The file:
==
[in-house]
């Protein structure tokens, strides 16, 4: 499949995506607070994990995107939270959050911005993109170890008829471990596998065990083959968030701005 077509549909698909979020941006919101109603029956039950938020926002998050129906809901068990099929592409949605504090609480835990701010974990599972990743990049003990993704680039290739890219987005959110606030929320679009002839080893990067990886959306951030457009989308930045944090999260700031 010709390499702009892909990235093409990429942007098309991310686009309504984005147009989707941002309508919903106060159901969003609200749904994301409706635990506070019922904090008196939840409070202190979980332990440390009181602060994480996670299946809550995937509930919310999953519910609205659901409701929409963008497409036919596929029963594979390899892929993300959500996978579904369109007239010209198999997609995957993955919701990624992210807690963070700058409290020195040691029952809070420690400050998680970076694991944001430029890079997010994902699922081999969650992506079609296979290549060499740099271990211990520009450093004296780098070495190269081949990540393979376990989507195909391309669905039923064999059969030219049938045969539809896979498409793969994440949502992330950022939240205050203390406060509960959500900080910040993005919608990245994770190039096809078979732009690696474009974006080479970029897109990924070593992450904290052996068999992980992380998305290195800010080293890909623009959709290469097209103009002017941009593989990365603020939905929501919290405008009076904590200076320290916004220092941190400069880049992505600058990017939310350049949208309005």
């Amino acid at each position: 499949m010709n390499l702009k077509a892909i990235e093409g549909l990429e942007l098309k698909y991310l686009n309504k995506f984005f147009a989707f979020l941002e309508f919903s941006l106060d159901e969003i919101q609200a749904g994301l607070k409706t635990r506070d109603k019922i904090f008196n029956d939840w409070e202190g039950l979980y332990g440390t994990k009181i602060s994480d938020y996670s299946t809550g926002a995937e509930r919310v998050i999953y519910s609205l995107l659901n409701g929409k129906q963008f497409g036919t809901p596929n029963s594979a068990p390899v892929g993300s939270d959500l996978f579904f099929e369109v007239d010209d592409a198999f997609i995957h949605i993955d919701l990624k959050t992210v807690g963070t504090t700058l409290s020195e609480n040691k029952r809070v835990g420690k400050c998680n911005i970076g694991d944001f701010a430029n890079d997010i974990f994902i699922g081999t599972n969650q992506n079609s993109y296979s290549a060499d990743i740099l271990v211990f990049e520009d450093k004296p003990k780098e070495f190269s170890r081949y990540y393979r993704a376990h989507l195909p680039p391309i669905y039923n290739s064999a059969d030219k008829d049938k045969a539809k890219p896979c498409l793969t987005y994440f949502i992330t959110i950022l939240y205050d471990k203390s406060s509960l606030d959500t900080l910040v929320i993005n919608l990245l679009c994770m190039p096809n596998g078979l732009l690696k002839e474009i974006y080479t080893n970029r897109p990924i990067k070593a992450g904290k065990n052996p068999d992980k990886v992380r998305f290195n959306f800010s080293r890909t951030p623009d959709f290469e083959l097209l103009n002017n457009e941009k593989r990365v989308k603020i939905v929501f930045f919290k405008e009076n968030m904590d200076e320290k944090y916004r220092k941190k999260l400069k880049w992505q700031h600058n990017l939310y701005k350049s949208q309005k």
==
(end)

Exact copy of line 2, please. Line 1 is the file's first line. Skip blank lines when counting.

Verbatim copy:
């Protein structure tokens, strides 16, 4: 499949995506607070994990995107939270959050911005993109170890008829471990596998065990083959968030701005 077509549909698909979020941006919101109603029956039950938020926002998050129906809901068990099929592409949605504090609480835990701010974990599972990743990049003990993704680039290739890219987005959110606030929320679009002839080893990067990886959306951030457009989308930045944090999260700031 010709390499702009892909990235093409990429942007098309991310686009309504984005147009989707941002309508919903106060159901969003609200749904994301409706635990506070019922904090008196939840409070202190979980332990440390009181602060994480996670299946809550995937509930919310999953519910609205659901409701929409963008497409036919596929029963594979390899892929993300959500996978579904369109007239010209198999997609995957993955919701990624992210807690963070700058409290020195040691029952809070420690400050998680970076694991944001430029890079997010994902699922081999969650992506079609296979290549060499740099271990211990520009450093004296780098070495190269081949990540393979376990989507195909391309669905039923064999059969030219049938045969539809896979498409793969994440949502992330950022939240205050203390406060509960959500900080910040993005919608990245994770190039096809078979732009690696474009974006080479970029897109990924070593992450904290052996068999992980992380998305290195800010080293890909623009959709290469097209103009002017941009593989990365603020939905929501919290405008009076904590200076320290916004220092941190400069880049992505600058990017939310350049949208309005």